Philly Loves Beer… and weed, apparently.
The non-profit organization that runs Philly Beer Week says its goal is to promote the city’s “authentic beer experiences.”
Yet, the title sponsor of beer week’s Opening Tap festival is a decidedly un-beerlike company: TerraVida Holistic Centers, Pennsylvania’s largest medical marijuana dispensary.
The company paid an undisclosed amount to have its logo plastered on Opening Tap promotional materials – a move that sparked considerable dissension among some members of the non-profit’s board of directors.
My sources at Philly Loves Beer say TerraVida’s sponsorship was sprung on the board by its executive committee during a board meeting this week. There was no board discussion or vote before the organization cashed the sponsorship check, the sources say; the decision was reportedly made by the group’s five-member executive committee.
In an email, the organization’s executive director, Christina Dowd defended the decision to take the pot check:
“As a non-profit, we look for sponsorships from a variety of different sources. We don’t see medical marijuana and beer as competing. Our organization vetted this sponsorship extensively from both the staff and the Executive Board.”
After I contacted other board members for comment last night, they told me they had received emails from the organization’s leadership warning them not to speak with me.
“They’re freaking out over how this is going to look,” one board member told me.
(Disclosure: I was a founder and first executive director of Philly Beer Week. I left the position in 2013.)
Cannabis is a hot-button issue in the craft beer industry.
At first glance, weed would seem to be a direct competitor with craft beer and a mortal threat to bars and breweries. (And, yes, I know this is “medical” marijuana. But that’s only for now; even TerraVida acknowledges its long game is recreational use.)
Many in the beer industry worry that legal cannabis will cut into its market – especially as craft beer sales growth has flattened over the past year. As one local brewery owner told me, “Weed is my competition.”
Some marijuana proponents say it should be embraced because there’s a natural crossover between weed and craft beer, with many people enjoying both. Indeed, there is a growing trend of non-alcoholic beer infused with THC, the active ingredient in cannabis, or cannabidiol (CBD).
(Currently, it is illegal in the United States to manufacture pot-infused beer containing alcohol.)
A 2017 retail study by industry groups predicted recreational marijuana could steal more than 7 percent of beer revenues. However, a recent study by the Brewers Association showed that threat may be overblown because recreational pot smokers do not automatically give up alcohol once cannabis is legal.
At least one big beermaker is hedging its bets: Anheuser-Busch InBev recently announced it would spend up to $50 million to develop non-alcoholic beverages containing THC and CBD.
Right here is a good place for me to say: I’m not opposed in any way to medicinal or recreational use of marijuana.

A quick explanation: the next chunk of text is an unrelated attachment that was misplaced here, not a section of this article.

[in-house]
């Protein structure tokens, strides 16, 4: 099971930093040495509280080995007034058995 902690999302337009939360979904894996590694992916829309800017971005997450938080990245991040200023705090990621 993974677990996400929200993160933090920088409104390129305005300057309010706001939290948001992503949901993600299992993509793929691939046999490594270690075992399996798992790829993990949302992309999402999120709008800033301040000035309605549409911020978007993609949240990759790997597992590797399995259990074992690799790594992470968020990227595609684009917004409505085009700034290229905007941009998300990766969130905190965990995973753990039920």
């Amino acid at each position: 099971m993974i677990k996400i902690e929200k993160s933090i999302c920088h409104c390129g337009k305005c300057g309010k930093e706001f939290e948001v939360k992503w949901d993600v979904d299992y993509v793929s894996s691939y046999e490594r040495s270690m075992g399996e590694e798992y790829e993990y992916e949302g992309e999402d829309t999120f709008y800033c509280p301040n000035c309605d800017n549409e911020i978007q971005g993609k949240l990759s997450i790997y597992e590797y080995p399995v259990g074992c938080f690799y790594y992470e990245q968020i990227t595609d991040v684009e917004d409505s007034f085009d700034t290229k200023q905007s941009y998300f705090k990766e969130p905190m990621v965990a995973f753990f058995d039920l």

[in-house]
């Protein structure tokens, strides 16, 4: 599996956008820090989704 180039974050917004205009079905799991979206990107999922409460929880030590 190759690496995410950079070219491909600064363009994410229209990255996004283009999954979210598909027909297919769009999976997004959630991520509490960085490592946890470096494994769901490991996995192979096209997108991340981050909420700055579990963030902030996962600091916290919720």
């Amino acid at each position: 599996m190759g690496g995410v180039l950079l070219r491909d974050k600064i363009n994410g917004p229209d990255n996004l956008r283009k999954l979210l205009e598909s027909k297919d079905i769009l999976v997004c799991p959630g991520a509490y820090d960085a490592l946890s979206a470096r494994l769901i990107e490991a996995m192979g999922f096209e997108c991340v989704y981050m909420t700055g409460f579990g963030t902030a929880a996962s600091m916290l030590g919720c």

But in my opinion, taking money from the pot industry is a bad look for a non-profit organization that was founded to support the local beer industry.
Putting aside the issue of competition, alcohol – like marijuana – is a drug. Beer is constantly under fire from prohibitionist forces and, indeed, it wasn’t so long ago that the conversation was dominated by talk of “problem” bars. Promoting marijuana and alcohol together threatens beer’s hard-earned reputation as a wholesome, craft-made product that supports communities, serves as a tourist attraction and welcomes families.
Philly Beer Week’s organization was so cautious of its image that its original rules prohibited sponsorship from tobacco companies. It has more recently struggled with the weighty issue of accepting membership fees from Big Beer (including ABI’s Goose Island brewpub in Fishtown).
And now it’s taking money from Big Weed?
The decision to accept the TerraVida’s sponsorship cash reportedly stems from Philly Loves Beer’s tight finances. Between 2015 and 2016, the non-profit’s annual revenues plummeted nearly 25 percent, according to its most recent IRS Form 990 filing. It has not fared any better in more recent years as Beer Week participation fees – its main source of revenue – have reportedly declined as bars and restaurants have dropped out of the organization.
Moreover, its Opening Tap festival – the kick-off to Beer Week, and previously one of its main sources of revenue – has been losing money, according to the tax filings. In 2016, the event – held at The Fillmore Philadelphia – brought in about $43,000. But due largely to a one-night rental fee of $28,800, the event ended up almost $3,000 in the hole.
While struggling to meet its financial obligations, Philly Loves Beer has cut expenses. It stopped publishing its annual guide of events, it pulled the plug on its popular smart phone app, and it dropped its public relations firm.
Additionally, this year it moved Opening Tap to the less prominent 2300 Arena, located in an old freight warehouse and former pro wrestling venue below an I-95 overpass in the Whitman section of South Philly. (To its credit, it has not raised ticket prices to cover costs.)
Though the amount of TerraVida’s payment to Philly Loves Beer was not disclosed, it is almost certainly a drop in the bucket for the weed retailer. In a recent interview with Philly.com, the company’s owner bragged that the company is moving up to 40 pounds of marijuana – plus concentrates and other products – each week.
At $300 an ounce, that’s at least $10 million in sales per year.